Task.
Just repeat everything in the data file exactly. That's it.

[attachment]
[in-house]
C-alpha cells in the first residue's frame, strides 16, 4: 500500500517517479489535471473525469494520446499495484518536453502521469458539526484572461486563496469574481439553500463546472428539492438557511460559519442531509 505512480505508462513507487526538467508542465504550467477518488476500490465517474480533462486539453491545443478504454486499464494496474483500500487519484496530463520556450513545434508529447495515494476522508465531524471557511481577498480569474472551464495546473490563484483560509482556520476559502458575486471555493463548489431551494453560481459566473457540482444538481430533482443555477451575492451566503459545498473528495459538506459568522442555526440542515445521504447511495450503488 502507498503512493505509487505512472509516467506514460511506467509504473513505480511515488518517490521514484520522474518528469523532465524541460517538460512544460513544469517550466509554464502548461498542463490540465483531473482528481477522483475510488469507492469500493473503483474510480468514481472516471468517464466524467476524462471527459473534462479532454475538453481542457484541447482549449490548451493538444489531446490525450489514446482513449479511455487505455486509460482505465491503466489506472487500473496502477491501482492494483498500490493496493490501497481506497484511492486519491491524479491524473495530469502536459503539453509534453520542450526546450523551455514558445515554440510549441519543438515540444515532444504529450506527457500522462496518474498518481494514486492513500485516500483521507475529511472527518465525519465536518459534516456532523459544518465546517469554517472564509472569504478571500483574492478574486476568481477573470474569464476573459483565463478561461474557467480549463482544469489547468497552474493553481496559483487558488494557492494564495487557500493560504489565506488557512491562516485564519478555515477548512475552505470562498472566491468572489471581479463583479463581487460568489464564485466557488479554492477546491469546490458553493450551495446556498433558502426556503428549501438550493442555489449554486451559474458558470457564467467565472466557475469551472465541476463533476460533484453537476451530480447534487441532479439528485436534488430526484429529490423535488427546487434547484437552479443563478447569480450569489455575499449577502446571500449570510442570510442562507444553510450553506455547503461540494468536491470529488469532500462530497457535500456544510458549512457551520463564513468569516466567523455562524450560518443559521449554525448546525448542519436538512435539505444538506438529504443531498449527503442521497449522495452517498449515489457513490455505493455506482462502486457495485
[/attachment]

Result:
[in-house]
C-alpha cells in the first residue's frame, strides 16, 4: 500500500517517479489535471473525469494520446499495484518536453502521469458539526484572461486563496469574481439553500463546472428539492438557511460559519442531509 505512480505508462513507487526538467508542465504550467477518488476500490465517474480533462486539453491545443478504454486499464494496474483500500487519484496530463520556450513545434508529447495515494476522508465531524471557511481577498480569474472551464495546473490563484483560509482556520476559502458575486471555493463548489431551494453560481459566473457540482444538481430533482443555477451575492451566503459545498473528495459538506459568522442555526440542515445521504447511495450503488 502507498503512493505509487505512472509516467506514460511506467509504473513505480511515488518517490521514484520522474518528469523532465524541460517538460512544460513544469517550466509554464502548461498542463490540465483531473482528481477522483475510488469507492469500493473503483474510480468514481472516471468517464466524467476524462471527459473534462479532454475538453481542457484541447482549449490548451493538444489531446490525450489514446482513449479511455487505455486509460482505465491503466489506472487500473496502477491501482492494483498500490493496493490501497481506497484511492486519491491524479491524473495530469502536459503539453509534453520542450526546450523551455514558445515554440510549441519543438515540444515532444504529450506527457500522462496518474498518481494514486492513500485516500483521507475529511472527518465525519465536518459534516456532523459544518465546517469554517472564509472569504478571500483574492478574486476568481477573470474569464476573459483565463478561461474557467480549463482544469489547468497552474493553481496559483487558488494557492494564495487557500493560504489565506488557512491562516485564519478555515477548512475552505470562498472566491468572489471581479463583479463581487460568489464564485466557488479554492477546491469546490458553493450551495446556498433558502426556503428549501438550493442555489449554486451559474458558470457564467467565472466557475469551472465541476463533476460533484453537476451530480447534487441532479439528485436534488430526484429529490423535488427546487434547484437552479443563478447569480450569489455575499449577502446571500449570510442570510442562507444553510450553506455547503461540494468536491470529488469532500462530497457535500456544510458549512457551520463564513468569516466567523455562524450560518443559521449554525448546525448542519436538512435539505444538506438529504443531498449527503442521497449522495452517498449515489457513490455505493455506482462502486457495485